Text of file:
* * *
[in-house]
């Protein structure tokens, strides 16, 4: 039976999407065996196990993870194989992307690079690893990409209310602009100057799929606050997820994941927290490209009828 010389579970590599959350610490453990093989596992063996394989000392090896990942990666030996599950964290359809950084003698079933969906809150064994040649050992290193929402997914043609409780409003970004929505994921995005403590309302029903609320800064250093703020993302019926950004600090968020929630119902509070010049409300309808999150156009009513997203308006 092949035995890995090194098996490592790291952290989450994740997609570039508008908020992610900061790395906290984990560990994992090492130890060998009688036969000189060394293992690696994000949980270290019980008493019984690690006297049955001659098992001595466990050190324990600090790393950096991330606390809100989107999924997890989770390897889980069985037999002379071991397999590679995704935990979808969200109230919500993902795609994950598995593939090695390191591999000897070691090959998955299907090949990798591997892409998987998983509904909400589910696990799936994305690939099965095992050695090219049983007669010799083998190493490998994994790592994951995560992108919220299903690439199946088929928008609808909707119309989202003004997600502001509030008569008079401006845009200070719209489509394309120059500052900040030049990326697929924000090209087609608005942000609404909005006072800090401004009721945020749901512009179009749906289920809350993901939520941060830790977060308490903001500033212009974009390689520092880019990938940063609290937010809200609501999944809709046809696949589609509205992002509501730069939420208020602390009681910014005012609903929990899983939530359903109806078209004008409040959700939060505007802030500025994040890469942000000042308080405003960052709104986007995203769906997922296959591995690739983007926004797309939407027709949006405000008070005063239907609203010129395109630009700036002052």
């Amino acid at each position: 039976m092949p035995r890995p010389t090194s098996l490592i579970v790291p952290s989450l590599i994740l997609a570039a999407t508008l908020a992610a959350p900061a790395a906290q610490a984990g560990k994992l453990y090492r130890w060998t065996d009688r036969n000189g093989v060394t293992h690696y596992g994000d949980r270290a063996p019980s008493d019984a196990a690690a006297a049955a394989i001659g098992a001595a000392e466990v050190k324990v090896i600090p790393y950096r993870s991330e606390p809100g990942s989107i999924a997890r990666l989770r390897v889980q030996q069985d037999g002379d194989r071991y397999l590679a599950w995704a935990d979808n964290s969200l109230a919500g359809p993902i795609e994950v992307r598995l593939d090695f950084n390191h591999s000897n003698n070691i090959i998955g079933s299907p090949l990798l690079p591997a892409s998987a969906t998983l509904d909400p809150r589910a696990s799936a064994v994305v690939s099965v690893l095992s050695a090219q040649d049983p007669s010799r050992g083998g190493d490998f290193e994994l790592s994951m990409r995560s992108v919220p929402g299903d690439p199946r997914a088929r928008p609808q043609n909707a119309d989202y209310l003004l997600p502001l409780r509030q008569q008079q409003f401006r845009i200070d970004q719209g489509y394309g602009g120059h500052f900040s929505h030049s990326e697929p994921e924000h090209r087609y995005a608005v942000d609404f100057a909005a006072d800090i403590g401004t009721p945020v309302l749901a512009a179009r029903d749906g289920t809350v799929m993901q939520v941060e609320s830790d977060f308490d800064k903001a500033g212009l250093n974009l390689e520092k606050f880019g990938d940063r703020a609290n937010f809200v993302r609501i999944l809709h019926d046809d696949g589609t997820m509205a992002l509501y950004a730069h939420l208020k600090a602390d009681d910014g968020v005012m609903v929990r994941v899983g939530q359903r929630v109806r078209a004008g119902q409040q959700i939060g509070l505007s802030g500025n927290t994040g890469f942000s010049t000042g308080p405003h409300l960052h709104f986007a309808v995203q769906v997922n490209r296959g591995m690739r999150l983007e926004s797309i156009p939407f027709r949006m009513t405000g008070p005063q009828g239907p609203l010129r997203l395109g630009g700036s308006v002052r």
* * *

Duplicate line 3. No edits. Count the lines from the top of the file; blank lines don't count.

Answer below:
């Amino acid at each position: 039976m092949p035995r890995p010389t090194s098996l490592i579970v790291p952290s989450l590599i994740l997609a570039a999407t508008l908020a992610a959350p900061a790395a906290q610490a984990g560990k994992l453990y090492r130890w060998t065996d009688r036969n000189g093989v060394t293992h690696y596992g994000d949980r270290a063996p019980s008493d019984a196990a690690a006297a049955a394989i001659g098992a001595a000392e466990v050190k324990v090896i600090p790393y950096r993870s991330e606390p809100g990942s989107i999924a997890r990666l989770r390897v889980q030996q069985d037999g002379d194989r071991y397999l590679a599950w995704a935990d979808n964290s969200l109230a919500g359809p993902i795609e994950v992307r598995l593939d090695f950084n390191h591999s000897n003698n070691i090959i998955g079933s299907p090949l990798l690079p591997a892409s998987a969906t998983l509904d909400p809150r589910a696990s799936a064994v994305v690939s099965v690893l095992s050695a090219q040649d049983p007669s010799r050992g083998g190493d490998f290193e994994l790592s994951m990409r995560s992108v919220p929402g299903d690439p199946r997914a088929r928008p609808q043609n909707a119309d989202y209310l003004l997600p502001l409780r509030q008569q008079q409003f401006r845009i200070d970004q719209g489509y394309g602009g120059h500052f900040s929505h030049s990326e697929p994921e924000h090209r087609y995005a608005v942000d609404f100057a909005a006072d800090i403590g401004t009721p945020v309302l749901a512009a179009r029903d749906g289920t809350v799929m993901q939520v941060e609320s830790d977060f308490d800064k903001a500033g212009l250093n974009l390689e520092k606050f880019g990938d940063r703020a609290n937010f809200v993302r609501i999944l809709h019926d046809d696949g589609t997820m509205a992002l509501y950004a730069h939420l208020k600090a602390d009681d910014g968020v005012m609903v929990r994941v899983g939530q359903r929630v109806r078209a004008g119902q409040q959700i939060g509070l505007s802030g500025n927290t994040g890469f942000s010049t000042g308080p405003h409300l960052h709104f986007a309808v995203q769906v997922n490209r296959g591995m690739r999150l983007e926004s797309i156009p939407f027709r949006m009513t405000g008070p005063q009828g239907p609203l010129r997203l395109g630009g700036s308006v002052r």